In that tone, the expert noted: “The role of the obstetrician, pediatrician or neonatologist is very important to create spaces where parents can expand on what is happening and, if necessary, refer them for a consultation with a psychoanalyst specialized in this problem. In that case, we usually work with the partner, the baby, the grandparents or whoever is necessary to help ensure that this does not lead to postpartum depression or, what is even more serious, psychosis.”

Pregnant groups supervised by a professional can be very positive for sharing experiences and feelings (Getty)

Recently, a scientific study conducted by experts from the University of Missouri, in the United States, provided relevant data on the effects of depression on motherhood. The work, which was published in the specialized magazine Infant and Child Development, stated that mothers “with depressive symptoms tend to take longer to respond to their child during the back-and-forth dialogue between them.”

Nicholas Smith, one of the authors of the research, explained: “The significant finding was that mothers who were more depressed took longer to respond to their children compared to mothers who were less depressed. Mothers and children are in sync. “Children who were slower to respond to their mother often had mothers who were slower to respond to the child, and children who were faster to respond to their mother had mothers who were faster to respond to the child.”

To reach those conclusions, Smith and her colleagues listened to audio recordings of more than 100 families who participated in a child development program for children between 14 and 36 months with family incomes at or below the poverty line in the United States. Some of the mothers involved were struggling with depression, and in these cases, experts documented how much time passed between responses to dialogues with their children.

In the first years of life, interactions between mother and child are usually through non-verbal language (Getty)

“We found that the time gap between responses generally shortens between mother and child as the child grows, and we also found that the mother’s time tends to predict the child’s time and vice versa,” he described. Smith. And he added: “In the future, we plan to further study the dialogue response time of the same people who were recorded in this study when the children are in prekindergarten and also when they are in fifth grade of primary school to examine how These effects manifest themselves later.”

According to the author, “the overall goal is to better understand how mother-child interaction works, as well as the underlying mechanisms and potential factors at play in such cases.” In that tone, Smith closed: “Once we identify what factors drive successful developmental outcomes and what factors potentially harm children’s development, we can better identify those who are at risk and then tailor potential interventions.”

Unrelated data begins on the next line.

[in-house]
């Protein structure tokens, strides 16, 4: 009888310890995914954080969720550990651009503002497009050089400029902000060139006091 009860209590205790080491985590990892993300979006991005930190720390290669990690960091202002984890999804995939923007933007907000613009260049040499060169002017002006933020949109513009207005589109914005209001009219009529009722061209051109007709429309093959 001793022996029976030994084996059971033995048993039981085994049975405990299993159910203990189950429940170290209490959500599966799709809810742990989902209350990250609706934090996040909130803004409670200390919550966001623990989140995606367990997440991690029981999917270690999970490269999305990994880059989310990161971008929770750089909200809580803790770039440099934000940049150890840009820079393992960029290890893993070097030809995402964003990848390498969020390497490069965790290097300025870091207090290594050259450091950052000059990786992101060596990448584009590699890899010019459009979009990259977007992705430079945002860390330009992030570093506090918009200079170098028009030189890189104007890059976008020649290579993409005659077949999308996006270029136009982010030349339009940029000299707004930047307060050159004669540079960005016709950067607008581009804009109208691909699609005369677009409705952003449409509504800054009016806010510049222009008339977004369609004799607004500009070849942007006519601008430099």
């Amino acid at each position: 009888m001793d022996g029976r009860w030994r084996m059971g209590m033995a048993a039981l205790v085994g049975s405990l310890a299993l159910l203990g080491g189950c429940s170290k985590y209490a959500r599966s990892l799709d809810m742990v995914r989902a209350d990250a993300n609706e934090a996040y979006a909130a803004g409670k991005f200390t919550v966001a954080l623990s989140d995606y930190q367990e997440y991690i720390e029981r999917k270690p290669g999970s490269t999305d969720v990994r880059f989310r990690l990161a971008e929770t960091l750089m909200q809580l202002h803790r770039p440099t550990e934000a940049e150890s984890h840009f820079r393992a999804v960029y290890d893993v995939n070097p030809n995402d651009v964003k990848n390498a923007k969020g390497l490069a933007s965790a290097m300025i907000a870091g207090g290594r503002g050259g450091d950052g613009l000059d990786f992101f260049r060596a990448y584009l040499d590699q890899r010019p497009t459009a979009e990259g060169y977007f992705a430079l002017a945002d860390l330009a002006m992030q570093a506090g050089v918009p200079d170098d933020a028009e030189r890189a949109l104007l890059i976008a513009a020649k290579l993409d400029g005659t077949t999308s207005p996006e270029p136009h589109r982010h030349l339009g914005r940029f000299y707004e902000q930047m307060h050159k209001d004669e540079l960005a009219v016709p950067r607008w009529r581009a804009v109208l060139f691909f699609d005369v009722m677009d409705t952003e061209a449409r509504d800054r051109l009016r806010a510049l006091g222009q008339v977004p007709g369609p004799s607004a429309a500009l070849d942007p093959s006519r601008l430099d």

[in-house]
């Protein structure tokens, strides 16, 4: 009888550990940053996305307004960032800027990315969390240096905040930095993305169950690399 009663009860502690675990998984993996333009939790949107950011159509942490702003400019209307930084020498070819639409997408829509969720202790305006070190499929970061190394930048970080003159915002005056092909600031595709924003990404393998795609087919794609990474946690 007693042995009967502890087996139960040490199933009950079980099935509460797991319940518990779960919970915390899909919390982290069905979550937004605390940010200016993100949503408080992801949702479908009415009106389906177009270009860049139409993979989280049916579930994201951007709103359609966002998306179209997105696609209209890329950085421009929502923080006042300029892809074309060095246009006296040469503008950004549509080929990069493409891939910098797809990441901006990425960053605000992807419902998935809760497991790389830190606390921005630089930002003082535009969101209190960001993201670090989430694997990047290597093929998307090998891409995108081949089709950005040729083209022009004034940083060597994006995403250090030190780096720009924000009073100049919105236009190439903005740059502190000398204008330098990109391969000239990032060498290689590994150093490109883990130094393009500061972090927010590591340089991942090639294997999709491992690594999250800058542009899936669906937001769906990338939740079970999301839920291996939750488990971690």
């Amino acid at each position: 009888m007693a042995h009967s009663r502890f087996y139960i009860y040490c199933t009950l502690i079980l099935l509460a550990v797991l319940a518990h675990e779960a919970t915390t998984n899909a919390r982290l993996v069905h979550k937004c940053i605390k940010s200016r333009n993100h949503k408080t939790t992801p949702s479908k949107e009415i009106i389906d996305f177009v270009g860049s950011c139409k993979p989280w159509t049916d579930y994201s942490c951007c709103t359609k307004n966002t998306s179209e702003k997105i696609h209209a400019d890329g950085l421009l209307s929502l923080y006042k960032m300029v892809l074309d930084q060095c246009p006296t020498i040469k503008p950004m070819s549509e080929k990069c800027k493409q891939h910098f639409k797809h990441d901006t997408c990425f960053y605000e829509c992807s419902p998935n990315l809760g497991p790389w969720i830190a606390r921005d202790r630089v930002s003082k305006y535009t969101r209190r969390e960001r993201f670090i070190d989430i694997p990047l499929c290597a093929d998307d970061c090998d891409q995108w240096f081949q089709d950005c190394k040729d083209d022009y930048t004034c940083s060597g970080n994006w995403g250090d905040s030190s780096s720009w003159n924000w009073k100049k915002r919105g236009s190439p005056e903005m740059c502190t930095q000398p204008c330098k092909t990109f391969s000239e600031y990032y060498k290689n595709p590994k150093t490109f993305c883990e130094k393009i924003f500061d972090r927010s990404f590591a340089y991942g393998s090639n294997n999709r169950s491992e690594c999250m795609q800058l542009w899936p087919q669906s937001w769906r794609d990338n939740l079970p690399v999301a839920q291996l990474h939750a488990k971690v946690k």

When analyzing the results of this study, Dr. Wolfberg considered: “Initial children’s dialogue is usually through non-verbal language. What matters to the child is the cadence and tonality of the voice, not the words and meaning. If the woman is depressed, she does not have expressiveness and emotional dialogue with her son and becomes as if inexpressive.. At this stage, there is a consonance between the child’s intention and the need for the adult to accompany him in that intention. Otherwise, the child begins to despair and cries.”

With motherhood a new life cycle begins and, for many women, it can be complex to face (iStock)

On the same level, Saiz Finzi remarked: “If there is depression, there is a risk for postpartum. When the mother has the baby, she needs her maternal sensitivity to capture needs, and her depression can remove her from that maternal capacity. So, this is the first risk we found. Furthermore, she may be a mother who does not contain her emotions and cannot help the child regulate his own. These babies can remain, in some cases, closely linked to their mother’s sadness and respond throughout life with attitudes and behaviors that favor possible depression for them.”

In closing, Calabrese added that depression can influence and impact the newborn: “They become more insecure and have a hard time evolving. Babies with fathers who are going through very difficult situations reach maturity later. Therefore, “It is very important to address the situation to prevent cognitive problems in children.”.

Keep reading:

How pregnancy changes mothers’ brains in the long term
The serious effects caused by cannabis during pregnancy, according to science
Maternal mental health: a survey seeks to know the experiences of people who went through their pregnancy during a pandemic